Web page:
Gardeners of Somerset Valley

September 2008					Editor: Mitch Greenbaum

NEXT MEETING: Wednesday, September 17, 2008, 7:00 PM
at the North Branch Reformed Church.

If NJ tomato vines respond to drought like wine grapes by developing more intense flavoring, then next week’s meeting where members are being asked to bring in homegrown or purchased tomatoes will be a tasting extravaganza for the record books. August was bone dry, and due to the cold month of May ripening has generally been delayed by about two weeks. Add in a hot September, and the late season tomatoes should be at their mouth watering peak. Also at this first meeting after the long summer break, pasta and bread will be served and everyone is encouraged to whip up something fresh from the garden or pick other fruits and vegetables to round out the feast. Please notify Dottie ( if planning to attend and pass along your contribution to the meal. Try and arrive on or about 7:00 PM so the tasting trays can be set up early and help keep the meeting from running late. It’s hard to believe that there was a time in the U.S. when the tomato was considered a forbidden fruit and shunned as unhealthy or poisonous. Thankfully that kind of thinking is passé. Can you imagine a better way to say goodbye to summer than gorging on delicious Garden State tomatoes and vegetables?

Based on a sneak preview of the upcoming meetings and outside activities from October through June, we’re about to embark on a journey to become flower show experts. First off, GOSV has volunteered to be the host location at the North Branch Reformed Church for the inaugural District IV Flower Show scheduled June 12th and 13th. Entitled “A Little Bit Country”, the two days offer workshops on the three standard show categories- Horticulture, Design and Special Exhibits. Organizers claim that attendance and participation will go a long way towards taking the mystery out of exhibiting while promising to make the activities fun and informative. In preparation for this big event, several of this year’s meetings will address topics related to the show. Next month, Peggy Koehler demonstrates making a cacti/dish garden, as well as providing an overview of show awards. During the early part of 2009 you can expect several programs covering design techniques, including miniatures. Then mid-winter on February 12-15, the Garden Club of NJ conducts a Flower Show for the 7th annual MAC event held at Raritan Center. So from October to June, flowers take center stage. However, over the next several weeks, new Programs Director John Reamer can expect a few nudges to sneak in alternative topics for one or two of the remaining open meeting nights.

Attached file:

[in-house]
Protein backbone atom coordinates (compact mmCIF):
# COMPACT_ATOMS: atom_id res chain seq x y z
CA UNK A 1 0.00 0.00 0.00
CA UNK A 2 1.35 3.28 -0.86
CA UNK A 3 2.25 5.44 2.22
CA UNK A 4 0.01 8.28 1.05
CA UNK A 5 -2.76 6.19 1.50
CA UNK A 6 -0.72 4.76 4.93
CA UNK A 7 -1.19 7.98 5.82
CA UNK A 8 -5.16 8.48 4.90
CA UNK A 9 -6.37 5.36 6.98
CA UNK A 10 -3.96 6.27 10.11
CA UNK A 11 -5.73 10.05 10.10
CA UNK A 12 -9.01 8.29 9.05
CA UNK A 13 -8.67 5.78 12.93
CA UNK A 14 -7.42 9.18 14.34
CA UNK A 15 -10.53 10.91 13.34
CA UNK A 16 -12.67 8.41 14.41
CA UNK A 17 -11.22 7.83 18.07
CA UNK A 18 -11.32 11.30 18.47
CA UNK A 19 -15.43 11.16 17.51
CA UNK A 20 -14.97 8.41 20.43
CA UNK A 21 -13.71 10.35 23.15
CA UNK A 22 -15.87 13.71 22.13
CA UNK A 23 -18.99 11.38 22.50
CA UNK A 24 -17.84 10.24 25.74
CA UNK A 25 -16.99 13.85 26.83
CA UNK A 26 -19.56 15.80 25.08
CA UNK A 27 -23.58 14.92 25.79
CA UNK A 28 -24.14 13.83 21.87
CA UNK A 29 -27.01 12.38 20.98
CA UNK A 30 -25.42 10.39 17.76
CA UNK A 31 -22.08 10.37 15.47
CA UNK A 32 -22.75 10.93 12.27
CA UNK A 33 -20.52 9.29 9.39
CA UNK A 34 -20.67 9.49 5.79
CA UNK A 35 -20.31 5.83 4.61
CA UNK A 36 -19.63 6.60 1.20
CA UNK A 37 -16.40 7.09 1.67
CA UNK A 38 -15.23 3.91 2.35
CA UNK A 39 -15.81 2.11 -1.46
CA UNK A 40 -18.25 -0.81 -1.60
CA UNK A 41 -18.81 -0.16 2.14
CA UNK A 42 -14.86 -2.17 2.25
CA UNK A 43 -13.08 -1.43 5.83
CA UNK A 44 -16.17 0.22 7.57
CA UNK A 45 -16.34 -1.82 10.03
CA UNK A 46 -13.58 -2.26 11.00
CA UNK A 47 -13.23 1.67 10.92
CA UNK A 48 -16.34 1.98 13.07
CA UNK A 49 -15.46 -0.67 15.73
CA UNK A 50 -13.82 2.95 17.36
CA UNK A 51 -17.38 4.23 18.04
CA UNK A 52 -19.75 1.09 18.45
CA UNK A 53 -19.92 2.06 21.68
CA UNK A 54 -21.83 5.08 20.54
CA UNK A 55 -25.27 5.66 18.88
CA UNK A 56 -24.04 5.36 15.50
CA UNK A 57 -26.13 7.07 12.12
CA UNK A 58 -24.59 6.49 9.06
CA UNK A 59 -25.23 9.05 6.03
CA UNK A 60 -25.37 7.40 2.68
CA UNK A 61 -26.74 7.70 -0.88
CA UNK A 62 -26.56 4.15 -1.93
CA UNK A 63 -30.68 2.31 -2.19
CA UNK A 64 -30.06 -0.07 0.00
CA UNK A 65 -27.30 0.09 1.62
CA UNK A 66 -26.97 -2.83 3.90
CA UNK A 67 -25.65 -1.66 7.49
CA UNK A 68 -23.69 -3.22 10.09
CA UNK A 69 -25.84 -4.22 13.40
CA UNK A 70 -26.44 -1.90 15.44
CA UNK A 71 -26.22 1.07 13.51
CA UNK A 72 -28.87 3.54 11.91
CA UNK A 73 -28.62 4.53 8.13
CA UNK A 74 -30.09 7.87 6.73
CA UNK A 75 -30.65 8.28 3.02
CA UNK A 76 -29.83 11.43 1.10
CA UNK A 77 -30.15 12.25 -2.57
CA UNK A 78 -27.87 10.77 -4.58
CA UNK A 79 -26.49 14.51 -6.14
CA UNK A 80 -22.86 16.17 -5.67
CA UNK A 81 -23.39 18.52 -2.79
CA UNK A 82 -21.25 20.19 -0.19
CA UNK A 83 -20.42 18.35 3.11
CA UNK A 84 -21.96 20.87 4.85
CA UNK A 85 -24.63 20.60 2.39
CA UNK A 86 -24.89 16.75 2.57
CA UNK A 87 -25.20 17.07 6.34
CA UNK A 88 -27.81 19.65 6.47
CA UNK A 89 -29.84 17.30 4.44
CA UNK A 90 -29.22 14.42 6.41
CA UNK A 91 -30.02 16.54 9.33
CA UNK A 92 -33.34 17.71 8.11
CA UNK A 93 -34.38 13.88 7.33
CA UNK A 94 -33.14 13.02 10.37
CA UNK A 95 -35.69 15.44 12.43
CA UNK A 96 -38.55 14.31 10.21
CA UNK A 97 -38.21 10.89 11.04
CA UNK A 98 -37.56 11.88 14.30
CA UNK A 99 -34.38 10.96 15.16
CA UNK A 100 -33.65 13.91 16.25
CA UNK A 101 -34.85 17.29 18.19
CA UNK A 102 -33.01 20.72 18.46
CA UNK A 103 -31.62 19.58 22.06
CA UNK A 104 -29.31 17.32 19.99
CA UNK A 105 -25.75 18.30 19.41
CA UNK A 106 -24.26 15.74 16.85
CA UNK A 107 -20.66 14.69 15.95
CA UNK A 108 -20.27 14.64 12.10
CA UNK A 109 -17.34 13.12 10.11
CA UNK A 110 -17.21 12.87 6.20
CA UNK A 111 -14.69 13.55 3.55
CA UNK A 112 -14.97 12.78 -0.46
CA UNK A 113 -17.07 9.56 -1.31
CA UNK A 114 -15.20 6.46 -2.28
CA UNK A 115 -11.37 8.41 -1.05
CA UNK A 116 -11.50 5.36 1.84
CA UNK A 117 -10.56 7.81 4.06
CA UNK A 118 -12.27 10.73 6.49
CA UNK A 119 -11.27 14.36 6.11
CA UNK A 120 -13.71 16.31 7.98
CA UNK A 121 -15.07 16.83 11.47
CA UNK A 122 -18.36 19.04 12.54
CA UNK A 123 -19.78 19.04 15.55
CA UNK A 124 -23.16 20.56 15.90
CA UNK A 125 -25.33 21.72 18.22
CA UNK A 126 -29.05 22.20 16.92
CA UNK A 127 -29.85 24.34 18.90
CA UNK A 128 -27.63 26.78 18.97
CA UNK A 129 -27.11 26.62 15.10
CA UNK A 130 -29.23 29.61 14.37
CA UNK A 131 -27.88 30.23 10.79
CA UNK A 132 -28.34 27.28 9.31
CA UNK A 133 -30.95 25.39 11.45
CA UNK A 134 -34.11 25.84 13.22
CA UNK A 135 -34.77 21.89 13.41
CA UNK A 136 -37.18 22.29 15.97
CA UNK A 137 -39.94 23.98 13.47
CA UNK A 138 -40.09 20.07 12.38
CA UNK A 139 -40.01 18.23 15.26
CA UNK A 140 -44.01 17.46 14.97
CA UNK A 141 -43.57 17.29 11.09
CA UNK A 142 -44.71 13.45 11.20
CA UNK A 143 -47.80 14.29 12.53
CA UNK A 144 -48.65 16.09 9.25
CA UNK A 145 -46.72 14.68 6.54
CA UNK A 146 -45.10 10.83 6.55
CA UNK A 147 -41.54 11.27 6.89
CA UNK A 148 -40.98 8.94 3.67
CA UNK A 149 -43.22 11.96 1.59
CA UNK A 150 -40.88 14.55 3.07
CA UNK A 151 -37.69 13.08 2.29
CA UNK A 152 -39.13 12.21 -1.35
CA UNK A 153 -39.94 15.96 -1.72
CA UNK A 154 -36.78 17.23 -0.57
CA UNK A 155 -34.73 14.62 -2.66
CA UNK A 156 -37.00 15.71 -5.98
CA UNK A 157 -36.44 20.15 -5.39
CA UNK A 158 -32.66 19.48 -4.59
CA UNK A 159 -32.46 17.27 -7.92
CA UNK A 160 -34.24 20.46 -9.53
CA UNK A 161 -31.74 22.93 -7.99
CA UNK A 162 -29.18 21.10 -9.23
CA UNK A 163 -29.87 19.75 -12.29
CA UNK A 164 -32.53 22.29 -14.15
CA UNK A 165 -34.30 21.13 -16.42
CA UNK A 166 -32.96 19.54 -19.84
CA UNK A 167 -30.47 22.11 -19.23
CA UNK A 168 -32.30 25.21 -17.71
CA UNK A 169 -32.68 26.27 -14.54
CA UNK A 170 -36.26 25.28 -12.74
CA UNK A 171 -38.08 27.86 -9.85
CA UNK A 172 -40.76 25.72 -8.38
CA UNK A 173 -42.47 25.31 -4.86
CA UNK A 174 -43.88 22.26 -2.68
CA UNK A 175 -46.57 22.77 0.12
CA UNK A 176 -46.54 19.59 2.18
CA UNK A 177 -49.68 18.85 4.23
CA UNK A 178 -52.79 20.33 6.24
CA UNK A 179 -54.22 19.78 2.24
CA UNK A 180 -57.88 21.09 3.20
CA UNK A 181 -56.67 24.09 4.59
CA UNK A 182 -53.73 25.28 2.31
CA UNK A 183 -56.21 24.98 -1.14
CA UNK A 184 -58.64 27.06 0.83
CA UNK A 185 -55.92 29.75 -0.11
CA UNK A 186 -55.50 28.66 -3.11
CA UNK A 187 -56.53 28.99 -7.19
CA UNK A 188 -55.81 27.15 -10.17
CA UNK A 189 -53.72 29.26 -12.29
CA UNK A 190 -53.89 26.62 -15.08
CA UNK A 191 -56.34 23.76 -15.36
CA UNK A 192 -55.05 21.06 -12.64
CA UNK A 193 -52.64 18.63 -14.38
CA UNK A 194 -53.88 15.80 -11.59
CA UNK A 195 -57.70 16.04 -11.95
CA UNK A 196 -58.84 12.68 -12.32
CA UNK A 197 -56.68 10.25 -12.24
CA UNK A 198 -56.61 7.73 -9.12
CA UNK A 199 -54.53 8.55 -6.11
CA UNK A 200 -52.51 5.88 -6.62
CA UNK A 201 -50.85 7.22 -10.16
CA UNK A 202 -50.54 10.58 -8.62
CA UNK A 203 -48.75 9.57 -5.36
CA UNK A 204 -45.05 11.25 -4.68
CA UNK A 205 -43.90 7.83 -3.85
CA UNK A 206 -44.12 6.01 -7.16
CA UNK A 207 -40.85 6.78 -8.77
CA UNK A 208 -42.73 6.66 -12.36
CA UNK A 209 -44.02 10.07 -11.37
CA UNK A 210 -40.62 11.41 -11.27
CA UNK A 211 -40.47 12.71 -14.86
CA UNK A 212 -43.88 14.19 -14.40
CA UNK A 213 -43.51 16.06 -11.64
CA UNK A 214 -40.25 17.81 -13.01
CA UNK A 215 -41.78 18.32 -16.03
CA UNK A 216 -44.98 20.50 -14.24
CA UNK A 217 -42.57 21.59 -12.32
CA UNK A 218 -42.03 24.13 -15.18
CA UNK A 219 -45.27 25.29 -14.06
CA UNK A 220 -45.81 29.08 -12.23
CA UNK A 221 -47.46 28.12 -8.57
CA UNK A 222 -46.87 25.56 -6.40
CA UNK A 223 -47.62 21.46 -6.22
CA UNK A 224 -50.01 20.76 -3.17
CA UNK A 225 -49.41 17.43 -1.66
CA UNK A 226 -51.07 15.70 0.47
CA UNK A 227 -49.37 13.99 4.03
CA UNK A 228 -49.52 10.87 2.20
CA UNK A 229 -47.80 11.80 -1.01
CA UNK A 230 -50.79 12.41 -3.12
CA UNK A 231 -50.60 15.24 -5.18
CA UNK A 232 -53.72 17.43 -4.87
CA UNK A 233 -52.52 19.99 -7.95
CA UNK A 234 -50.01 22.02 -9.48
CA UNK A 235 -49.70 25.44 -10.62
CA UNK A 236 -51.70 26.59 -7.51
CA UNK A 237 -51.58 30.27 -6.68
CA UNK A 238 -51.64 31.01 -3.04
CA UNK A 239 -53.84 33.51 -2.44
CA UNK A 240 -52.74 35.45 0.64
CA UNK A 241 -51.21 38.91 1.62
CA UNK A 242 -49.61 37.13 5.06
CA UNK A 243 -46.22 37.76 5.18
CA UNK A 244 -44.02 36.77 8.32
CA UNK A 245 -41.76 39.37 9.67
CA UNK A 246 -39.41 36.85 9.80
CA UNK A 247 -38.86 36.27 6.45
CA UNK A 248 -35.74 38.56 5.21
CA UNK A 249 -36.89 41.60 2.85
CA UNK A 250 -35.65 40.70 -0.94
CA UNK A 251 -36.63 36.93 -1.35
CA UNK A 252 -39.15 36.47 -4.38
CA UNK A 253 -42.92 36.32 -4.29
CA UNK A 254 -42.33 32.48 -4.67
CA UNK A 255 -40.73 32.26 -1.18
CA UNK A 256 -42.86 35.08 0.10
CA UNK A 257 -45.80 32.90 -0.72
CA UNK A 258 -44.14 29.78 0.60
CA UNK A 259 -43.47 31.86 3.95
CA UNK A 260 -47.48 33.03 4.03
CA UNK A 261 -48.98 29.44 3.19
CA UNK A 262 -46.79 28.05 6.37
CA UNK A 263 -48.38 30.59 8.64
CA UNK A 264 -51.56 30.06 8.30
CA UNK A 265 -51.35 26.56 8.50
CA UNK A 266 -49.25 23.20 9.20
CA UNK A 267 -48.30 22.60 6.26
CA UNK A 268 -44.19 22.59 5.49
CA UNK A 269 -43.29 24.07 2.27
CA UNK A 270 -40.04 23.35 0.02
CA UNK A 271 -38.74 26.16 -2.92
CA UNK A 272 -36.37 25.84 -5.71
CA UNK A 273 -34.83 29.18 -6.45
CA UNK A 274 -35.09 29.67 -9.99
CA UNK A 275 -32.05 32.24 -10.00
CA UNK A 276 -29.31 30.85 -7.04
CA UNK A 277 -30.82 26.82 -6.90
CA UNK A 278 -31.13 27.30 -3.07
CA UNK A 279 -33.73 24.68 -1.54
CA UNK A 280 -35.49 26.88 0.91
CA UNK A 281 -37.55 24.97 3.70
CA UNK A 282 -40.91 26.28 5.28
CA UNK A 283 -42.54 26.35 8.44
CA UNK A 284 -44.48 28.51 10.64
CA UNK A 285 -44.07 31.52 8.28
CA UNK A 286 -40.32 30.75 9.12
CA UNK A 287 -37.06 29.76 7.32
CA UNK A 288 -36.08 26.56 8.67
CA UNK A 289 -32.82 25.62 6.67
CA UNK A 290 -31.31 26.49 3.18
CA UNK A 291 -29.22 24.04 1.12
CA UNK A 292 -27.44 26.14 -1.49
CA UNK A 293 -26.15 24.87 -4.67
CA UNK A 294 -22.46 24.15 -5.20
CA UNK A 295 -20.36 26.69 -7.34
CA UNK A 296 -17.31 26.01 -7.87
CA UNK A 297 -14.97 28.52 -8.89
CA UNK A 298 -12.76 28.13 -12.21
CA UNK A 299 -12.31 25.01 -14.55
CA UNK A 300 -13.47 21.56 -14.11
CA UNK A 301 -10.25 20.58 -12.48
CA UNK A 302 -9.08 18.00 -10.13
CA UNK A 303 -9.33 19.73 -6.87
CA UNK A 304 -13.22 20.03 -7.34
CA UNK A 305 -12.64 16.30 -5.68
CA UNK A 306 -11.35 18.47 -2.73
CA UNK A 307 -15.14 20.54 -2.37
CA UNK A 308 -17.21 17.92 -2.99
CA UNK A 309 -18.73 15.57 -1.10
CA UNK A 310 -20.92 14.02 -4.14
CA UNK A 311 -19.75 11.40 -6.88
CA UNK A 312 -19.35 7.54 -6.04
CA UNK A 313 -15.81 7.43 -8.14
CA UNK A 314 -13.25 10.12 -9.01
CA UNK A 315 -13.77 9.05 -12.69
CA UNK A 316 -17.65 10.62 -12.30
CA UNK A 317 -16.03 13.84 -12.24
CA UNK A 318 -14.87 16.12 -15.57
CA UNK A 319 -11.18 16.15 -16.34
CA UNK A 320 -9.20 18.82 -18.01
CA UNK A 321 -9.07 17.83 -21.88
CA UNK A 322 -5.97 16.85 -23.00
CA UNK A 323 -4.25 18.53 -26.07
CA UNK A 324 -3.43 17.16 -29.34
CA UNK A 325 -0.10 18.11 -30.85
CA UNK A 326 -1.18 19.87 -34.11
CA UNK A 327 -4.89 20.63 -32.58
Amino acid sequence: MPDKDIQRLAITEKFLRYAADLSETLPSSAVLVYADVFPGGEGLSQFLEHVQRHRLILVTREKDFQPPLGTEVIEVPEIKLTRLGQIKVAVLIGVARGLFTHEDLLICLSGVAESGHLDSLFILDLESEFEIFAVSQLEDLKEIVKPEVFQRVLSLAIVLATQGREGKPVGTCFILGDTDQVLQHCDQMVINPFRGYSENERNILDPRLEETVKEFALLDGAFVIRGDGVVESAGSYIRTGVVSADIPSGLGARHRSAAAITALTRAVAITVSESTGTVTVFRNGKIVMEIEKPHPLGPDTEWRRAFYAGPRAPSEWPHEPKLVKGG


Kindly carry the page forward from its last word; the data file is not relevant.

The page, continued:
To support the June flower show initiative, CGNJ has organized an Allium and Cammassia bulb fundraiser. A description of these unique varieties and the order form are soon to be uploaded on the website. The Allium family (flowering onions) is of particular interest as most bloom for several months and have natural resistance to deer, critters and disease.

Odds & Ends:

By September, members are rearing to go and more than ready for a meeting. Let’s hope autumn-like weather holds off until after the tomato tasting festivities.